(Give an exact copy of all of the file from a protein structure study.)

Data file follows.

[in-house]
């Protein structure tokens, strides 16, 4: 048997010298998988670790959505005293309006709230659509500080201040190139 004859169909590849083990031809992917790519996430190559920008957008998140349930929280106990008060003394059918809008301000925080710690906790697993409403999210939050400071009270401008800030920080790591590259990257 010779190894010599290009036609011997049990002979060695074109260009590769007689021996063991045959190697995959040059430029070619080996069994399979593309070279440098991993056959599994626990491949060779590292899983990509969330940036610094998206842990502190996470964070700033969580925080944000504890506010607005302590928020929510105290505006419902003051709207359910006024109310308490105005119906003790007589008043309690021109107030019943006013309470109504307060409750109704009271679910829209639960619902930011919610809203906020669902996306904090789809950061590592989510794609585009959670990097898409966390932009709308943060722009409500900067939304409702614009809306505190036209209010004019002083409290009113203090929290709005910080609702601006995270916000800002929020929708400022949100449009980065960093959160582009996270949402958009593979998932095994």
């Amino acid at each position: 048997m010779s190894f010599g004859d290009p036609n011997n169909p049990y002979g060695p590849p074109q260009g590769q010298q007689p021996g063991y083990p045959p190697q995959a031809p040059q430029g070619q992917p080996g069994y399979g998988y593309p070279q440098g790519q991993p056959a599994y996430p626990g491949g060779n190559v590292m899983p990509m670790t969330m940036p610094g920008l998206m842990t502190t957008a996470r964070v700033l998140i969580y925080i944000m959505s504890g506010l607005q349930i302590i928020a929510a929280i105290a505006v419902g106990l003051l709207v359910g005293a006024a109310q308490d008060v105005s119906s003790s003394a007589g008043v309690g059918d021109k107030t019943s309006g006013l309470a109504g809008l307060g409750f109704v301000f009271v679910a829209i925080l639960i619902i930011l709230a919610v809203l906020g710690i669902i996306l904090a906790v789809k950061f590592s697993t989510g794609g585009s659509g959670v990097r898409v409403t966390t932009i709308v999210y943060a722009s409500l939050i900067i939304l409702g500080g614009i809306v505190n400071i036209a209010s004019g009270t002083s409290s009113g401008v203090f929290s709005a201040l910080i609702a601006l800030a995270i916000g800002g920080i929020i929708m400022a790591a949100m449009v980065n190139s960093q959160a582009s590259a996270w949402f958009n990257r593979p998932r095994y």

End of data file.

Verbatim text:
[in-house]
């Protein structure tokens, strides 16, 4: 048997010298998988670790959505005293309006709230659509500080201040190139 004859169909590849083990031809992917790519996430190559920008957008998140349930929280106990008060003394059918809008301000925080710690906790697993409403999210939050400071009270401008800030920080790591590259990257 010779190894010599290009036609011997049990002979060695074109260009590769007689021996063991045959190697995959040059430029070619080996069994399979593309070279440098991993056959599994626990491949060779590292899983990509969330940036610094998206842990502190996470964070700033969580925080944000504890506010607005302590928020929510105290505006419902003051709207359910006024109310308490105005119906003790007589008043309690021109107030019943006013309470109504307060409750109704009271679910829209639960619902930011919610809203906020669902996306904090789809950061590592989510794609585009959670990097898409966390932009709308943060722009409500900067939304409702614009809306505190036209209010004019002083409290009113203090929290709005910080609702601006995270916000800002929020929708400022949100449009980065960093959160582009996270949402958009593979998932095994």
């Amino acid at each position: 048997m010779s190894f010599g004859d290009p036609n011997n169909p049990y002979g060695p590849p074109q260009g590769q010298q007689p021996g063991y083990p045959p190697q995959a031809p040059q430029g070619q992917p080996g069994y399979g998988y593309p070279q440098g790519q991993p056959a599994y996430p626990g491949g060779n190559v590292m899983p990509m670790t969330m940036p610094g920008l998206m842990t502190t957008a996470r964070v700033l998140i969580y925080i944000m959505s504890g506010l607005q349930i302590i928020a929510a929280i105290a505006v419902g106990l003051l709207v359910g005293a006024a109310q308490d008060v105005s119906s003790s003394a007589g008043v309690g059918d021109k107030t019943s309006g006013l309470a109504g809008l307060g409750f109704v301000f009271v679910a829209i925080l639960i619902i930011l709230a919610v809203l906020g710690i669902i996306l904090a906790v789809k950061f590592s697993t989510g794609g585009s659509g959670v990097r898409v409403t966390t932009i709308v999210y943060a722009s409500l939050i900067i939304l409702g500080g614009i809306v505190n400071i036209a209010s004019g009270t002083s409290s009113g401008v203090f929290s709005a201040l910080i609702a601006l800030a995270i916000g800002g920080i929020i929708m400022a790591a949100m449009v980065n190139s960093q959160a582009s590259a996270w949402f958009n990257r593979p998932r095994y």